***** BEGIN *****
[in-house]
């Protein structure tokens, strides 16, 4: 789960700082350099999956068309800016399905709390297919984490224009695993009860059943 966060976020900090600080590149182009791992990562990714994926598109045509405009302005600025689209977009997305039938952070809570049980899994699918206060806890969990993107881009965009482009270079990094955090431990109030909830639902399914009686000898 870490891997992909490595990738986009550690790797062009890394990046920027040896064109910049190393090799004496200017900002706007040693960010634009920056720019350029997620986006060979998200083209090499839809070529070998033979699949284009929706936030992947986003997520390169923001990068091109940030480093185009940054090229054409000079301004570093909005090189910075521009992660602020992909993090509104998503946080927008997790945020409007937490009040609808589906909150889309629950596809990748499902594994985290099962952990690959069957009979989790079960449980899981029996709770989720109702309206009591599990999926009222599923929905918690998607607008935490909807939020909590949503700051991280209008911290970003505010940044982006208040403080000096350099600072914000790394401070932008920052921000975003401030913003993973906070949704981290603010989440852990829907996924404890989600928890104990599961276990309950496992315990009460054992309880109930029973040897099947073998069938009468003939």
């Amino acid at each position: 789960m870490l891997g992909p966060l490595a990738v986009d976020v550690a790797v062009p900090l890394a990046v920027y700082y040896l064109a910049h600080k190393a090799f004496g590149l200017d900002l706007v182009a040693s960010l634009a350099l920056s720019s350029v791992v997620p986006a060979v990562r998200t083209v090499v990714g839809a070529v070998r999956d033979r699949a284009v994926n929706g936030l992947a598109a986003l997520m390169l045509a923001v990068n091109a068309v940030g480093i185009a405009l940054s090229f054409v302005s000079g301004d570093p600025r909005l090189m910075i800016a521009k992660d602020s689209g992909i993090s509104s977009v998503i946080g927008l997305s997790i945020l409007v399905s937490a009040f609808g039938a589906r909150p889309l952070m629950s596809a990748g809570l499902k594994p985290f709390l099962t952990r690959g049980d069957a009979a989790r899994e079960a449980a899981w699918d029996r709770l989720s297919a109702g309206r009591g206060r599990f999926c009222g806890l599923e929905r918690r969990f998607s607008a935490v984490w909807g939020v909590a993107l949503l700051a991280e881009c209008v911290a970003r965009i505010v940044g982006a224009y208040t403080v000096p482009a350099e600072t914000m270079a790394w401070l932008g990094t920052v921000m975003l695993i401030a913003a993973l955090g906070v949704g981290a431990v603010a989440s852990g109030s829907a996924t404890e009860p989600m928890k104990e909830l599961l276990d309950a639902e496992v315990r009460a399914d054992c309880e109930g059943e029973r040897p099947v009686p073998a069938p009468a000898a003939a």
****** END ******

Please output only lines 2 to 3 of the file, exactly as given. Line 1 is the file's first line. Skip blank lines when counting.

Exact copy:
């Protein structure tokens, strides 16, 4: 789960700082350099999956068309800016399905709390297919984490224009695993009860059943 966060976020900090600080590149182009791992990562990714994926598109045509405009302005600025689209977009997305039938952070809570049980899994699918206060806890969990993107881009965009482009270079990094955090431990109030909830639902399914009686000898 870490891997992909490595990738986009550690790797062009890394990046920027040896064109910049190393090799004496200017900002706007040693960010634009920056720019350029997620986006060979998200083209090499839809070529070998033979699949284009929706936030992947986003997520390169923001990068091109940030480093185009940054090229054409000079301004570093909005090189910075521009992660602020992909993090509104998503946080927008997790945020409007937490009040609808589906909150889309629950596809990748499902594994985290099962952990690959069957009979989790079960449980899981029996709770989720109702309206009591599990999926009222599923929905918690998607607008935490909807939020909590949503700051991280209008911290970003505010940044982006208040403080000096350099600072914000790394401070932008920052921000975003401030913003993973906070949704981290603010989440852990829907996924404890989600928890104990599961276990309950496992315990009460054992309880109930029973040897099947073998069938009468003939």
């Amino acid at each position: 789960m870490l891997g992909p966060l490595a990738v986009d976020v550690a790797v062009p900090l890394a990046v920027y700082y040896l064109a910049h600080k190393a090799f004496g590149l200017d900002l706007v182009a040693s960010l634009a350099l920056s720019s350029v791992v997620p986006a060979v990562r998200t083209v090499v990714g839809a070529v070998r999956d033979r699949a284009v994926n929706g936030l992947a598109a986003l997520m390169l045509a923001v990068n091109a068309v940030g480093i185009a405009l940054s090229f054409v302005s000079g301004d570093p600025r909005l090189m910075i800016a521009k992660d602020s689209g992909i993090s509104s977009v998503i946080g927008l997305s997790i945020l409007v399905s937490a009040f609808g039938a589906r909150p889309l952070m629950s596809a990748g809570l499902k594994p985290f709390l099962t952990r690959g049980d069957a009979a989790r899994e079960a449980a899981w699918d029996r709770l989720s297919a109702g309206r009591g206060r599990f999926c009222g806890l599923e929905r918690r969990f998607s607008a935490v984490w909807g939020v909590a993107l949503l700051a991280e881009c209008v911290a970003r965009i505010v940044g982006a224009y208040t403080v000096p482009a350099e600072t914000m270079a790394w401070l932008g990094t920052v921000m975003l695993i401030a913003a993973l955090g906070v949704g981290a431990v603010a989440s852990g109030s829907a996924t404890e009860p989600m928890k104990e909830l599961l276990d309950a639902e496992v315990r009460a399914d054992c309880e109930g059943e029973r040897p099947v009686p073998a069938p009468a000898a003939a």